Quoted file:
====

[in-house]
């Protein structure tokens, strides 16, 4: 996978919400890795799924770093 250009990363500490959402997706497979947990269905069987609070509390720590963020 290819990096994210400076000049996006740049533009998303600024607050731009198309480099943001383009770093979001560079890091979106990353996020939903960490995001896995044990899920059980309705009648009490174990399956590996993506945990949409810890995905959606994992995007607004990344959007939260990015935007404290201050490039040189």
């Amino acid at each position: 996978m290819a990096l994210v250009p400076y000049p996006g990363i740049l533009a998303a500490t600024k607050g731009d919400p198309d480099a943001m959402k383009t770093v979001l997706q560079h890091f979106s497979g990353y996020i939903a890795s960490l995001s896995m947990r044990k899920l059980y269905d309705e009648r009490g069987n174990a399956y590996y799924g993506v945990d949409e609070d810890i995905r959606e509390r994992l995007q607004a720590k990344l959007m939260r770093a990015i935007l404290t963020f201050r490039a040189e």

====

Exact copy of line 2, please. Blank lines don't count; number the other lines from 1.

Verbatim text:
């Protein structure tokens, strides 16, 4: 996978919400890795799924770093 250009990363500490959402997706497979947990269905069987609070509390720590963020 290819990096994210400076000049996006740049533009998303600024607050731009198309480099943001383009770093979001560079890091979106990353996020939903960490995001896995044990899920059980309705009648009490174990399956590996993506945990949409810890995905959606994992995007607004990344959007939260990015935007404290201050490039040189």